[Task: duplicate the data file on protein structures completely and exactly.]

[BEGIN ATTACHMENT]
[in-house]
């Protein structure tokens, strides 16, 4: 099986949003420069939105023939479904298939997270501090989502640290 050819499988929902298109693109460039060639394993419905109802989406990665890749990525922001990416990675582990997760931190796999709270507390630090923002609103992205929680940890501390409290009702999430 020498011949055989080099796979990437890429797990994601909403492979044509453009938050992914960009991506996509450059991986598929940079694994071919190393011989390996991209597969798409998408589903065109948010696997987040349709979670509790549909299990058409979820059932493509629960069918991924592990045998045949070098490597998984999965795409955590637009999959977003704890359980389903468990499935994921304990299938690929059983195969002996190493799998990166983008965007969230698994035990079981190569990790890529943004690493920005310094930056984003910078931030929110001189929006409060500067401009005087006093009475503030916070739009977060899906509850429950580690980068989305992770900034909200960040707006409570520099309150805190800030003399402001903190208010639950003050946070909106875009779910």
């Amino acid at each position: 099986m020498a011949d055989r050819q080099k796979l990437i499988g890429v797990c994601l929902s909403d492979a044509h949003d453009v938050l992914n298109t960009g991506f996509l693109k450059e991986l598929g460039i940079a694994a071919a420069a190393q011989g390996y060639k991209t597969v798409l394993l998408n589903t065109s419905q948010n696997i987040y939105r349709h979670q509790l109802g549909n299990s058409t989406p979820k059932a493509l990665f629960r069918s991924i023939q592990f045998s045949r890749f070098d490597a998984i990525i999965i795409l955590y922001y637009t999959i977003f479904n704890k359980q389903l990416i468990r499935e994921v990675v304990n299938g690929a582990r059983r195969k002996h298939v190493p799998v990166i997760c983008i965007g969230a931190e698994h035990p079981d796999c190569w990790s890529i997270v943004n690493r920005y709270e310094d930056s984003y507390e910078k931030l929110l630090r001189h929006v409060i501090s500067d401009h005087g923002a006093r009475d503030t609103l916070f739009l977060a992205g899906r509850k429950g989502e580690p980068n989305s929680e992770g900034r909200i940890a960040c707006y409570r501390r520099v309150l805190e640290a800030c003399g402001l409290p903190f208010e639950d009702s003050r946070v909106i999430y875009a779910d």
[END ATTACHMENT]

[in-house]
């Protein structure tokens, strides 16, 4: 099986949003420069939105023939479904298939997270501090989502640290 050819499988929902298109693109460039060639394993419905109802989406990665890749990525922001990416990675582990997760931190796999709270507390630090923002609103992205929680940890501390409290009702999430 020498011949055989080099796979990437890429797990994601909403492979044509453009938050992914960009991506996509450059991986598929940079694994071919190393011989390996991209597969798409998408589903065109948010696997987040349709979670509790549909299990058409979820059932493509629960069918991924592990045998045949070098490597998984999965795409955590637009999959977003704890359980389903468990499935994921304990299938690929059983195969002996190493799998990166983008965007969230698994035990079981190569990790890529943004690493920005310094930056984003910078931030929110001189929006409060500067401009005087006093009475503030916070739009977060899906509850429950580690980068989305992770900034909200960040707006409570520099309150805190800030003399402001903190208010639950003050946070909106875009779910």
């Amino acid at each position: 099986m020498a011949d055989r050819q080099k796979l990437i499988g890429v797990c994601l929902s909403d492979a044509h949003d453009v938050l992914n298109t960009g991506f996509l693109k450059e991986l598929g460039i940079a694994a071919a420069a190393q011989g390996y060639k991209t597969v798409l394993l998408n589903t065109s419905q948010n696997i987040y939105r349709h979670q509790l109802g549909n299990s058409t989406p979820k059932a493509l990665f629960r069918s991924i023939q592990f045998s045949r890749f070098d490597a998984i990525i999965i795409l955590y922001y637009t999959i977003f479904n704890k359980q389903l990416i468990r499935e994921v990675v304990n299938g690929a582990r059983r195969k002996h298939v190493p799998v990166i997760c983008i965007g969230a931190e698994h035990p079981d796999c190569w990790s890529i997270v943004n690493r920005y709270e310094d930056s984003y507390e910078k931030l929110l630090r001189h929006v409060i501090s500067d401009h005087g923002a006093r009475d503030t609103l916070f739009l977060a992205g899906r509850k429950g989502e580690p980068n989305s929680e992770g900034r909200i940890a960040c707006y409570r501390r520099v309150l805190e640290a800030c003399g402001l409290p903190f208010e639950d009702s003050r946070v909106i999430y875009a779910d």